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Wednesday, March 11, 2015

The Corruption Of A Concept

Train-and-Equip: Fight for Pluralism in Syria
Posted by Matthew Barber on Monday, March 9th, 2015
written by Nicholas A. Heras

(my comments are italicized in dark purple.)
This month, the United States and several of its Middle Eastern allies will begin training Syrian fighters through a revamped train-and-equip program that will form the core first class of Syria’s non-jihadist armed opposition. At this stage, the program will seek to identify, train, and support 5,000 Syrian rebel fighters a year for three years, and will likely involve the cooperation of Saudi Arabia, Turkey, Qatar, and could also include Jordan. Optimally, the end game of this reportedly more robust train-and-equip program will be a Syria that emerges from its civil war with a pluralistic government, the Assad regime removed, and the more ideologically radical elements of the Syrian rebel movement defeated and marginalized.

(From our experience over the last 40 years - going back to our support of rebels in Afghanistan fighting the Afghan government which was backed by the Soviet Union.
We have been fighting there since 2001.
We instituted regime change in Iraq, and have been fighting there since 2003.
We supported regime change in Libya, and there has been chaos ever since.

We do, however, keep warning ourselves of the dangers that come from these chaotic areas.)

The need for a competent rebel force on the ground is heightened by the reality that the large segment of the Syrian population that supports the uprising will continue to need protection and security, but will want it provided by an alternative to the Assad regime. (unproven assumption... are surveys being taken throughout the war zones of Syria? Or are these opinions held by the Syrian "Chalabis" who are living and lobbying in Washington?) This force will also need to be strong enough to secure the local areas in which it is located and to impede the advances of the Islamic State of Iraq and Syria (ISIS), currently the major policy objective driving the revamped program. As proposed today in a Foreign Policy article by former Ambassador to Syria Robert Ford, a refashioned rebel army with a unified command and control structure that can enforce discipline within the ranks will be vital, as will its need to appeal to Syria’s minority communities.
(Admirable technical discussion. Now all we need is a reference to "winning hearts and minds".)

Ford referred to the current train-and-equip program as “too little, too late,” and he makes a compelling argument for the administration’s need to either “undertake a major effort or walk away.” But while a target of 15,000 fighters trained over three years may sound insufficient to fundamentally shift the conflict, the effort can have great impact if it serves as a standard-bearing “train-the-trainer” model that builds up over time, from community to community.
(Good. There is a model:  "train-the-trainer". Now I feel that I can see the "light at the end of the tunnel.)

From the outset, however, the train-and-equip program will have to answer questions about how its objective for the state will be an improvement over the current Syrian republic which encompasses diverse sectarian and ethnic backgrounds, despite the authoritarian power of the Assad family, the corrupt Ba’ath syndicate deep state, and its brutal security system. (The use of perjorative descriptions - authoritarian, corrupt, etc. - is an example of politicking and rhetoric, not any kind of intelligent analysis.)  Nevertheless, the current Syrian republic, its advocates point out, has a longer and more practiced history of relative pluralism than that of the Syrian opposition, which has largely been splintered by factionalism and its armed groups heavily influenced by militant Islamist ideology. These are valid points, and the United States and its allies will need to address them in order to build up the capacity of the opposition to participate in a transition from the Assad regime.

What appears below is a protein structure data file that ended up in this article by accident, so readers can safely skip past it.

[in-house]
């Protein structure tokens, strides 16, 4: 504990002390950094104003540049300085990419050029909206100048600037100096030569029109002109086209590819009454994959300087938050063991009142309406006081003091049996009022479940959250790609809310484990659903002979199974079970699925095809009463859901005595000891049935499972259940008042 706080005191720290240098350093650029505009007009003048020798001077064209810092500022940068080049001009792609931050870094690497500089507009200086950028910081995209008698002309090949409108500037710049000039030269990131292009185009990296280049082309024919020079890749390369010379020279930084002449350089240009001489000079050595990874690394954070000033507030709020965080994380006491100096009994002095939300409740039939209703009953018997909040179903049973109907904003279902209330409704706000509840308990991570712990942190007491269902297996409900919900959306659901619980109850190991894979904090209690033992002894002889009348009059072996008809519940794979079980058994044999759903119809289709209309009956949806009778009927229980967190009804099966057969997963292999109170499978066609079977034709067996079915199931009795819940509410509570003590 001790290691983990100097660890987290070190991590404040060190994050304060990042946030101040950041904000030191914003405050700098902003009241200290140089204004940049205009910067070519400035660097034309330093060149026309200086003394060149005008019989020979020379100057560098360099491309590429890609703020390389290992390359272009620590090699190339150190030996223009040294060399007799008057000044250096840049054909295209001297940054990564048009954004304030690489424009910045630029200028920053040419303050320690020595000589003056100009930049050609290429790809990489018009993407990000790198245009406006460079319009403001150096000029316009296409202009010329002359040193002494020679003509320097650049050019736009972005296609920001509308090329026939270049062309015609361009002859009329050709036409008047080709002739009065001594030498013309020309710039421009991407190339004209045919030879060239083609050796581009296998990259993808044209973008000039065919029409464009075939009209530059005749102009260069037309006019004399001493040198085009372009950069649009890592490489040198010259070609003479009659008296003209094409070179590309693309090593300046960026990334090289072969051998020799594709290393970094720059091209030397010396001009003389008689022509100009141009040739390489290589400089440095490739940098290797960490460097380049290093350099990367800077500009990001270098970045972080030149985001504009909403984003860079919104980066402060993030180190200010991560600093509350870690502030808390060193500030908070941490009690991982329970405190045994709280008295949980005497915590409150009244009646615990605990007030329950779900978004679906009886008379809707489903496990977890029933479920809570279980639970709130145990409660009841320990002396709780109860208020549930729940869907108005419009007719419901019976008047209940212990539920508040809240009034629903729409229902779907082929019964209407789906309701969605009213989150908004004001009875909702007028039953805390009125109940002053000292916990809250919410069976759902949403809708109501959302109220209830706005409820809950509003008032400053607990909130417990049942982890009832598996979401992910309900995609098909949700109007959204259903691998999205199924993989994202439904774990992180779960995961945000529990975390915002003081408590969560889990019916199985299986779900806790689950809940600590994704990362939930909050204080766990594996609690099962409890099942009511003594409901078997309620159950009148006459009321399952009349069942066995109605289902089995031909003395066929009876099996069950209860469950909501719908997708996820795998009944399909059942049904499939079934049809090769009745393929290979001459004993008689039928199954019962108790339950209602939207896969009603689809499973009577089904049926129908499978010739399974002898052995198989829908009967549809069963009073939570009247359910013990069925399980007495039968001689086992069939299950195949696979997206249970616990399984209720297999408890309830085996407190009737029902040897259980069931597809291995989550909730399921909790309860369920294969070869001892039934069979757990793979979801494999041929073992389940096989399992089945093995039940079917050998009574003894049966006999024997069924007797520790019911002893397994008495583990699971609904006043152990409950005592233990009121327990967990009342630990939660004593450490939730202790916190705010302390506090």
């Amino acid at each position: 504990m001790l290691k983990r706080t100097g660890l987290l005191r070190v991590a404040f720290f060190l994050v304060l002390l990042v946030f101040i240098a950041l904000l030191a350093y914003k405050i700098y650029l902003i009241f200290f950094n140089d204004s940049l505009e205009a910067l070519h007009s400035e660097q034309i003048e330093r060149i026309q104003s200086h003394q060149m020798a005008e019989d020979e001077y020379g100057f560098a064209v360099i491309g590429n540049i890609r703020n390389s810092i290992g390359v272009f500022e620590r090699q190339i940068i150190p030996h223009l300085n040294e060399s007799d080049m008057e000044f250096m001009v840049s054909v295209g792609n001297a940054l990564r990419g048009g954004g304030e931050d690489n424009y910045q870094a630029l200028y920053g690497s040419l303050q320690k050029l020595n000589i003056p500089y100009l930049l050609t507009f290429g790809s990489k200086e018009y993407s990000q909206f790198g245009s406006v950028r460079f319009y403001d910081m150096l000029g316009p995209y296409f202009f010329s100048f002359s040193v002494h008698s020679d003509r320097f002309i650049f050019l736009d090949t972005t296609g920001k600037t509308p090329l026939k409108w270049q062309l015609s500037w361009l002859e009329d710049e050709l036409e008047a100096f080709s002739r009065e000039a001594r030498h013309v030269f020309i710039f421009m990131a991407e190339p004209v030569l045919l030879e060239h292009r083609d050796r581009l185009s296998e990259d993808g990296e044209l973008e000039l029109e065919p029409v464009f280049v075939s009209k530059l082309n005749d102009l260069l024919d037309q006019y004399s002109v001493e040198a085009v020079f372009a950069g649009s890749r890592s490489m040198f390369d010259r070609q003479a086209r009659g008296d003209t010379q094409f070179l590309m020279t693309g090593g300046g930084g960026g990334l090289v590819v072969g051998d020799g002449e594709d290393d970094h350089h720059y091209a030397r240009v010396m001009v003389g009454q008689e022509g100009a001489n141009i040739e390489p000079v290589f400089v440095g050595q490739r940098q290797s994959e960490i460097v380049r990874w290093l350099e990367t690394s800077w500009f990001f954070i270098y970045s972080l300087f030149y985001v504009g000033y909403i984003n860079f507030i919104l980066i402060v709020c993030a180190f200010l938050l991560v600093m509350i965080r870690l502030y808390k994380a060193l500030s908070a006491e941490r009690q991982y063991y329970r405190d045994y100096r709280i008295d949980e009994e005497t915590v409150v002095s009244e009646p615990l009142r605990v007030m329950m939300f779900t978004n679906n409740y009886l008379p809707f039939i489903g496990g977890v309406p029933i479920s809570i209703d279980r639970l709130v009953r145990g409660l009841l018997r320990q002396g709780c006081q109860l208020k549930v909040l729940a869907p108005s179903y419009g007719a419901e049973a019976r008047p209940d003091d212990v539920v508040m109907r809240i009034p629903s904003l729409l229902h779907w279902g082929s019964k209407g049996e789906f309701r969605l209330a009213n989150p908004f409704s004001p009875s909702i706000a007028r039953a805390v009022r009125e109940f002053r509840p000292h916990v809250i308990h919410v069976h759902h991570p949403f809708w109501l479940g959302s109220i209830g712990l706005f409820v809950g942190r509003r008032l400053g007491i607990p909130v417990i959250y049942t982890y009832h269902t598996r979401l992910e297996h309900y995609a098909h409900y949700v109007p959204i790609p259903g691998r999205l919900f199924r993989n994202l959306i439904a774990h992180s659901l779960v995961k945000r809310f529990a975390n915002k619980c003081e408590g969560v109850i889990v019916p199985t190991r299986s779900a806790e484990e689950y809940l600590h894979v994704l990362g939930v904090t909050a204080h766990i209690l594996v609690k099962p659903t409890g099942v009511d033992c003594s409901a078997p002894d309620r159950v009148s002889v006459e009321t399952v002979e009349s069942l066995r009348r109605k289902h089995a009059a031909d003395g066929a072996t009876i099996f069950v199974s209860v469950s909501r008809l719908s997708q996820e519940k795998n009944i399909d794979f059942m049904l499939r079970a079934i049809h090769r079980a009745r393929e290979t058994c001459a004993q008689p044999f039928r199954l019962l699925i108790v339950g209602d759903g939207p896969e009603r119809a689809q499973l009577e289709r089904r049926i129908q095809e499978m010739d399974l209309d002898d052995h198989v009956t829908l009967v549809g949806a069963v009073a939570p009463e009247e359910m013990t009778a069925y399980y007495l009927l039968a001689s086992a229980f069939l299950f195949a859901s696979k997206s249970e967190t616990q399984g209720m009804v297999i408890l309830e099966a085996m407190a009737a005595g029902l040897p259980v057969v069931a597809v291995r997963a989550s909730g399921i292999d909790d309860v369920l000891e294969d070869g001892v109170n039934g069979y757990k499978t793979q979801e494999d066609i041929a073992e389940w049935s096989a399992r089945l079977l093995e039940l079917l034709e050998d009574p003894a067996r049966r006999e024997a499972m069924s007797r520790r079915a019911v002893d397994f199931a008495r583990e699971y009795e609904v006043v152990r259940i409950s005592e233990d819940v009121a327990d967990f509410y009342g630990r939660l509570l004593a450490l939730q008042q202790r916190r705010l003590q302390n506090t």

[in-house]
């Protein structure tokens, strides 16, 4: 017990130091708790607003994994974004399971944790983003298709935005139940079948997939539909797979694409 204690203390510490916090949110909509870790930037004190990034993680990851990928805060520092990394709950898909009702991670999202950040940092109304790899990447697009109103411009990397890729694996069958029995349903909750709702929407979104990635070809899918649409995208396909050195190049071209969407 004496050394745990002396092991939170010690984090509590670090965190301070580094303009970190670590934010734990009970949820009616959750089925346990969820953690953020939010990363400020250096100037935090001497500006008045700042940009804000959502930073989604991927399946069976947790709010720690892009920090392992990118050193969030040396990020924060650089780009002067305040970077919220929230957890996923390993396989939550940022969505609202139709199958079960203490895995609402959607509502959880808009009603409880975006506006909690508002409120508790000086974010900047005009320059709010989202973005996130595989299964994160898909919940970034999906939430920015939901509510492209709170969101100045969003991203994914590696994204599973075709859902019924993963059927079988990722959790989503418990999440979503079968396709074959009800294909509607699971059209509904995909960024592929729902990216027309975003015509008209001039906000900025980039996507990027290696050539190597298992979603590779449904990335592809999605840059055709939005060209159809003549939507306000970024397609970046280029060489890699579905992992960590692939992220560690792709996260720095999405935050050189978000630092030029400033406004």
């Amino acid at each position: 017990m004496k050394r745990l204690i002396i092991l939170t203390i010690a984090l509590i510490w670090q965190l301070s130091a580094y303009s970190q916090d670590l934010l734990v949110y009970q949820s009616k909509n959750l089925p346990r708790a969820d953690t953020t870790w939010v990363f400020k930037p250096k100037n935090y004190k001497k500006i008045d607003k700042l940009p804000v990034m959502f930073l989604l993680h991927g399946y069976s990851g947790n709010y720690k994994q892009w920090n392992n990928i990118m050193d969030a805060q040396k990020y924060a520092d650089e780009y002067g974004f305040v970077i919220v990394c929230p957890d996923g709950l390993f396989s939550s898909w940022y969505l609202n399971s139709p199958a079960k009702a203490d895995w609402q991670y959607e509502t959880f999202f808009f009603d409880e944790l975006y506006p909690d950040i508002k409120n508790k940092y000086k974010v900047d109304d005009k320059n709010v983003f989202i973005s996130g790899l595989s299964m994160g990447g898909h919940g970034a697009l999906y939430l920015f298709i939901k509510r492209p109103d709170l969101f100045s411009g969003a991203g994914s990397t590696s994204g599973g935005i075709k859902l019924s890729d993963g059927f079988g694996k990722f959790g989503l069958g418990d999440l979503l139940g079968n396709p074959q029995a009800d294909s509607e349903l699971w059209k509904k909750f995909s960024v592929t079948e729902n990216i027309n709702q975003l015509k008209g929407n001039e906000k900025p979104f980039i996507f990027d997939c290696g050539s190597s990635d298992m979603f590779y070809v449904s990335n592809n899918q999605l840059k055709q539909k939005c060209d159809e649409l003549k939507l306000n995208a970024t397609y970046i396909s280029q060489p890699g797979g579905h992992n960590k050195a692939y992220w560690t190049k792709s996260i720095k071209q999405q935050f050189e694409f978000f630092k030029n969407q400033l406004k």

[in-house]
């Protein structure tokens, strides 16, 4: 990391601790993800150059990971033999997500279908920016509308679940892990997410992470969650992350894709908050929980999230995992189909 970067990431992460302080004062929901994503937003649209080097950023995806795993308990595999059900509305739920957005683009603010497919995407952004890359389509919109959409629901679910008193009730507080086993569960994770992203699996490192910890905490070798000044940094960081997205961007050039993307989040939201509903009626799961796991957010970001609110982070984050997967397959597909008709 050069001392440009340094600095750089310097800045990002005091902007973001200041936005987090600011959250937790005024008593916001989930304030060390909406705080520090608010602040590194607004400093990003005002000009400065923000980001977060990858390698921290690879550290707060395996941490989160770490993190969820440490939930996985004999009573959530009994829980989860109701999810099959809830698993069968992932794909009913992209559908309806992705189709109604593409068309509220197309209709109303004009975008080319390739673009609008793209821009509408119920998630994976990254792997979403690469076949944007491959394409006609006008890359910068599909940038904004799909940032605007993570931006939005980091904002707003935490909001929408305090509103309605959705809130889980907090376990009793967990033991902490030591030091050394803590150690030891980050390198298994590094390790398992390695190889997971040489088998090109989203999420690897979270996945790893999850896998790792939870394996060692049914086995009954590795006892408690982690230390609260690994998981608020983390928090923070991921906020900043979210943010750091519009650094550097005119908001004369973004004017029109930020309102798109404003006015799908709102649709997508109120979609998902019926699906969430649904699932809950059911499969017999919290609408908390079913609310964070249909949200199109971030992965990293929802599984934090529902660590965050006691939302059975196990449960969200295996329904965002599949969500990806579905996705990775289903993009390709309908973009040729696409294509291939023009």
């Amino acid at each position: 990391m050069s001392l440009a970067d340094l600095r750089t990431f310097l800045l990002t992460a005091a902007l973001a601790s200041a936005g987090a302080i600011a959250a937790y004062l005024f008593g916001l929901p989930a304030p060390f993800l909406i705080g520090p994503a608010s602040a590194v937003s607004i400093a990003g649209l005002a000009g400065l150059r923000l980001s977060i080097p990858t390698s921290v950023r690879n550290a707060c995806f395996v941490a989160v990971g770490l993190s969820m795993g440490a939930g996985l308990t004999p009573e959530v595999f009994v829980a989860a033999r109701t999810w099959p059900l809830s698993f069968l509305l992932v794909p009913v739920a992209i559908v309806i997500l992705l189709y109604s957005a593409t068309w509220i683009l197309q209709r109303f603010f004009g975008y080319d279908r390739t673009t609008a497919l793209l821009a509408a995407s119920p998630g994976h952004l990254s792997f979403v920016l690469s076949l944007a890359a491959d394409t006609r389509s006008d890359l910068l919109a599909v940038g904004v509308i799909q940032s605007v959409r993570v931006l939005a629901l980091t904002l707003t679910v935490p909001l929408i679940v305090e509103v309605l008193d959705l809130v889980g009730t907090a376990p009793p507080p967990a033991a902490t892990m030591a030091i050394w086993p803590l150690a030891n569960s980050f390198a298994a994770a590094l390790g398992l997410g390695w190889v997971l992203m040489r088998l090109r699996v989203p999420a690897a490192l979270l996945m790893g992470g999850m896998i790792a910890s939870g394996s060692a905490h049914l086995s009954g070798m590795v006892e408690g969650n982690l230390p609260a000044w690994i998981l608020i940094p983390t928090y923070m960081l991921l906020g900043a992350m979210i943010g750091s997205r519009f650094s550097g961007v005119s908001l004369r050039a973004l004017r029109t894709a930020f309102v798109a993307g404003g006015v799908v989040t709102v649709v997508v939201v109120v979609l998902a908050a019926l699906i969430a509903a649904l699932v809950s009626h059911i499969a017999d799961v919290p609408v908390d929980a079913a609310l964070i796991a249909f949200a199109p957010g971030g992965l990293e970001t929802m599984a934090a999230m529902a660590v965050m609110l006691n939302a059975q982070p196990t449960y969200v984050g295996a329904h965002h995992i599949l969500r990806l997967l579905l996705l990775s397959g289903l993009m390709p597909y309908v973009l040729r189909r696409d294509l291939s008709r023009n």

Thus, United States’ strategic objective for guiding the train-and-equip program should be to build into the training a firm ideological component that seeks a pluralistic and democratic order in Syria, promoting the equal rights of all of Syrians. This will be a challenge, as the U.S.-led effort must reconcile the previous influence of its participating partners, particularly Qatar and Turkey, who have much-criticized records of influencing the armed opposition toward a more militantly Islamist ideological position. It will also need to respect and incorporate, but also moderate, the conviction of many Syrian rebel fighters that they are on a religious mission to fight a corrupt regime. Achieving the right balance in this ideological model, and making it stick for the entirety of the rest of the conflict to follow, would be an accomplishment with potentially exponential effects on the course of the war and its aftermath...
(This paragraph has admirably described a situation which present policy makers have no idea how to go about achieving, other than civil war and hope for the best.)

Is it, or is it not, a corruption of the very concept of Democracy to spread chaos under the guise of well reasoned  campaigns of violence?

Is it not a diseased notion of Democracy to establish regimes of perpetual instability, to flood the population of refugees and displaced persons, and to condemn generations to lives of bare subsistence?

All the logic of the Best and the Brightest brought us to disaster in Vietnam, and it seeks to do so ever and ever again.


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